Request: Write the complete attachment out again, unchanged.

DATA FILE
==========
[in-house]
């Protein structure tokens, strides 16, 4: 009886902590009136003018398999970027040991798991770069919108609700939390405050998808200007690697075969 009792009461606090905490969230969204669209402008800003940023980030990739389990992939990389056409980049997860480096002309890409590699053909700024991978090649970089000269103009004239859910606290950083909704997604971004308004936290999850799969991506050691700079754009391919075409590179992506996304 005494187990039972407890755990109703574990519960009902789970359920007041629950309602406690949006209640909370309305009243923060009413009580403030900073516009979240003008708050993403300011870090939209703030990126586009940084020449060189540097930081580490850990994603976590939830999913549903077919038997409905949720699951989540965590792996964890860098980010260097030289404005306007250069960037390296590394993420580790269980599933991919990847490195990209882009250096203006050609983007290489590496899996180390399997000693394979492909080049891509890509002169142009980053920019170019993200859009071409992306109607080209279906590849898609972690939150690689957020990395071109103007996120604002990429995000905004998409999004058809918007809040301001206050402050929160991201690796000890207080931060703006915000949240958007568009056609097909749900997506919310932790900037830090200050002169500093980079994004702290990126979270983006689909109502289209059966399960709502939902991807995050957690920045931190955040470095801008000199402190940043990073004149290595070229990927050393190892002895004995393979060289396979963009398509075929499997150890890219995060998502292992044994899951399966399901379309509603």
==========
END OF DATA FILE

[in-house]
């Protein structure tokens, strides 16, 4: 009886902590009136003018398999970027040991798991770069919108609700939390405050998808200007690697075969 009792009461606090905490969230969204669209402008800003940023980030990739389990992939990389056409980049997860480096002309890409590699053909700024991978090649970089000269103009004239859910606290950083909704997604971004308004936290999850799969991506050691700079754009391919075409590179992506996304 005494187990039972407890755990109703574990519960009902789970359920007041629950309602406690949006209640909370309305009243923060009413009580403030900073516009979240003008708050993403300011870090939209703030990126586009940084020449060189540097930081580490850990994603976590939830999913549903077919038997409905949720699951989540965590792996964890860098980010260097030289404005306007250069960037390296590394993420580790269980599933991919990847490195990209882009250096203006050609983007290489590496899996180390399997000693394979492909080049891509890509002169142009980053920019170019993200859009071409992306109607080209279906590849898609972690939150690689957020990395071109103007996120604002990429995000905004998409999004058809918007809040301001206050402050929160991201690796000890207080931060703006915000949240958007568009056609097909749900997506919310932790900037830090200050002169500093980079994004702290990126979270983006689909109502289209059966399960709502939902991807995050957690920045931190955040470095801008000199402190940043990073004149290595070229990927050393190892002895004995393979060289396979963009398509075929499997150890890219995060998502292992044994899951399966399901379309509603």